Patriotism helps build self-confidence, which also makes it easier to cope with constructive criticism and thereby better able to respond. This in turn helps reduce embarrassment, the concern for loss of face and hypersensitivity. Nationalism is a sentiment which is not in the long term interests of the Government or the Party to foster as it is a two-edged sword and potentially destabilising.

An ongoing worry is the relevance the events between March and August, beginning with the Tibet riots, will have on the China-EU relationship. There was clearly a deep resentment of the way Europeans reacted to the events in Tibet and a feeling, particularly among the younger generation, of being let down.

Arguably, the CCP has gained most from the successful Olympic Games. It has reinforced its legitimacy in the eyes of the Chinese people. But it cannot rest on its laurels.

European reactions

The discipline of the Chinese and the determination to succeed were omnipresent. Chinese patriotism shone throughout, but not at the expense of spectator support for foreign successes.

The successes of the Games muted criticisms, and the risk taken by the Chinese authorities imposing strict controls was borne out.


A successful Olympic Games was in European interests too. A more confident China should be a better partner for Europe. But misperceptions still abound and the European Union and the People’s Republic of China must put more financial and human resource into building mutual understanding.

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  1. Stanley, I appreciate most of your points except that you stopped short of elaborating why no efforts are spared to strengthen law and order in such an autocracy during the critical period of social and economic transformation of China.

    First of all, Asians’ mindset remains governed with a strong sense of humility. This sanse and behvavior bow to the authority of the central government, look self-depricating in coping with Western powers and their values and compliant with discipline, governmental or corporate alike.

    Secondly, modernization looks set to instable with conflicted party interests between different social and economic forces.

    The one-party rule fears criticisms and opposition by nature. But a more open and liberal China welcomes quiet diplomacy and constructive supervision and mild criticism should the accusations focus on malign events such as SARS and poisonous milk powder. The frailty and fray under a suspicious stare of the West put the state police instinct on alert constantly.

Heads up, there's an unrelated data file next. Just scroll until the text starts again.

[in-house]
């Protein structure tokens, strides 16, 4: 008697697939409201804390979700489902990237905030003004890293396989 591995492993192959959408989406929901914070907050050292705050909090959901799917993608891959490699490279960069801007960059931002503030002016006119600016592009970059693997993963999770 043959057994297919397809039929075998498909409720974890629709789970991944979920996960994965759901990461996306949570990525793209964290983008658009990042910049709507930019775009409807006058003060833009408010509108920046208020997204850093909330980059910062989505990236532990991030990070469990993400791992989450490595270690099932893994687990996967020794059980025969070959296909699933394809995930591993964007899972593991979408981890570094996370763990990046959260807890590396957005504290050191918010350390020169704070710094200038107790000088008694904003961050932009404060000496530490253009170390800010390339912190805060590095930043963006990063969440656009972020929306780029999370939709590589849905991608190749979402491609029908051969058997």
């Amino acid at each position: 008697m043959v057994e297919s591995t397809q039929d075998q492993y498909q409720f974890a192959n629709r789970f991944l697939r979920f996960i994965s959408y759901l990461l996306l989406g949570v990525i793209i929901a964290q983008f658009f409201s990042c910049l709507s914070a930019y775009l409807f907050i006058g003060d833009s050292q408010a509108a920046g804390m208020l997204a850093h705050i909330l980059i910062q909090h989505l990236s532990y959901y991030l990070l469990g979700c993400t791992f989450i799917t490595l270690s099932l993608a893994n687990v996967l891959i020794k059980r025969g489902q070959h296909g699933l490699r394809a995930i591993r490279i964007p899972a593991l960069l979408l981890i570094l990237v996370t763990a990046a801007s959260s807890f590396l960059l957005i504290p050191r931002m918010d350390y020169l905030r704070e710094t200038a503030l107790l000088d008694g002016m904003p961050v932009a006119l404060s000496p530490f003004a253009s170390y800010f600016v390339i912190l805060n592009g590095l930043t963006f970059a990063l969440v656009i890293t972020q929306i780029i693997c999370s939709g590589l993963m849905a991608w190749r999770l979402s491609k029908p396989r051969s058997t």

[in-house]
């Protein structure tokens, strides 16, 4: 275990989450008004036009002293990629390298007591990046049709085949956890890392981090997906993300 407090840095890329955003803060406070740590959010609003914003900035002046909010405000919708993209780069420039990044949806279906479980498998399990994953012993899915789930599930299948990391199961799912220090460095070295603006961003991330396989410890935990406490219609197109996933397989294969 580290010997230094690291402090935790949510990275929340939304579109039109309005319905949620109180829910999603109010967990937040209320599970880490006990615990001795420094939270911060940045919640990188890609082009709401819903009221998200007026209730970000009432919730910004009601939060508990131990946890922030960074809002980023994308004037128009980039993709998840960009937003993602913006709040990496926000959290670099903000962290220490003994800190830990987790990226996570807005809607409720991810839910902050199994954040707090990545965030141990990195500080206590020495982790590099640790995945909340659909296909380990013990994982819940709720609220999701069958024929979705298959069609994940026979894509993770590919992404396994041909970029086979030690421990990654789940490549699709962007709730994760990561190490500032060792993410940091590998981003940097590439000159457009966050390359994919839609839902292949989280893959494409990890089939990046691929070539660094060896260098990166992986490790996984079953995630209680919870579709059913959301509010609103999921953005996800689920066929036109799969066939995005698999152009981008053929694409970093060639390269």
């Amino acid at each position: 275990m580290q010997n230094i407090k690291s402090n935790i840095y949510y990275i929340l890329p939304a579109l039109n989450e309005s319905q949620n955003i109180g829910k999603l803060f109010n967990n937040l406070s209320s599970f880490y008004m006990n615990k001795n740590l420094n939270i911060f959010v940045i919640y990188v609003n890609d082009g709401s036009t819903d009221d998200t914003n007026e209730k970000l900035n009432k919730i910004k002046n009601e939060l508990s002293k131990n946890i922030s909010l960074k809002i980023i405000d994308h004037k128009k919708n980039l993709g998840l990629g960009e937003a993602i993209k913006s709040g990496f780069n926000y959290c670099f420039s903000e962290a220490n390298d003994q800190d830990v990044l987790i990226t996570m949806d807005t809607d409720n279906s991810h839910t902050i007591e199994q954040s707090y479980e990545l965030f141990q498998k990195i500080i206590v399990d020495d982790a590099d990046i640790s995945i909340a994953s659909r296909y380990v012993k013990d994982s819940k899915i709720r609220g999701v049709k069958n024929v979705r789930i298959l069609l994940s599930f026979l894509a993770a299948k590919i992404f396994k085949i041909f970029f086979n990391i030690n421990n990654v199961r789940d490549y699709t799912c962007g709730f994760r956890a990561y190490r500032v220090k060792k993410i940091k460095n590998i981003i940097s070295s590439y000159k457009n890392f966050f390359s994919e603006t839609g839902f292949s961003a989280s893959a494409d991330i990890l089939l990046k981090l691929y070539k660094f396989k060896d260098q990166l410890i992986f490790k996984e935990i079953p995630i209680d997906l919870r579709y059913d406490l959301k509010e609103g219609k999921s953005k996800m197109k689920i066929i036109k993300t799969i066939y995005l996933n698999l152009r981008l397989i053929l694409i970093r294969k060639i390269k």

The rise of the middle class favor or tolerate the current social and political order as they are the beneficiary of the reform. And this sense of broad tolerance has its historical and nationalistic root as China was forced open in a humiliating way in the mid-19th century. Years of official indoctrination since the founding of the PRC has fueled the sentiments which is called nationalism. But I told Peter Sutherland that the Chinese nationalism should be viewed as defensive and not half as aggressive as the US unilateralism which is characterized by pre-emptive strikes and the defiance over the International Criminal Court and the Kyoto Protocal. You know better which democracy I am alluding to.

    The central authorities favor social rennovation or reform over subversive revolution as they choose to employ the notion of harmonious society or scientific outlook about social development. A party that seized power through uprisings or violence tends to prevent social changes through similar tough methods.

    Another aspect of the Chinese national ethos that upsets me has been the traditional virtue of the citizens to priotize the economic livelihoods over anything else, and their short-sightedness in the social awareness tend to put efficiency ahead of social justice.

    The culture of compassion or charity is missing in a ancient culture that finds its legitimacy in hundreds of years of brutal totalitarian dictatorship. Pockets of such noble and human charitable spirit could only be detected in the wild and romantic behavior of poets such as Li Bai in the Tang Dynasty and then these rebellious personalities ended up being hermits when their political ambitions were left disillusioned and dashed.

    That’s said, the present-day China is not a monolithic whole. The voices are more diverse and as polarized as the economic incomes.

    Yang Rui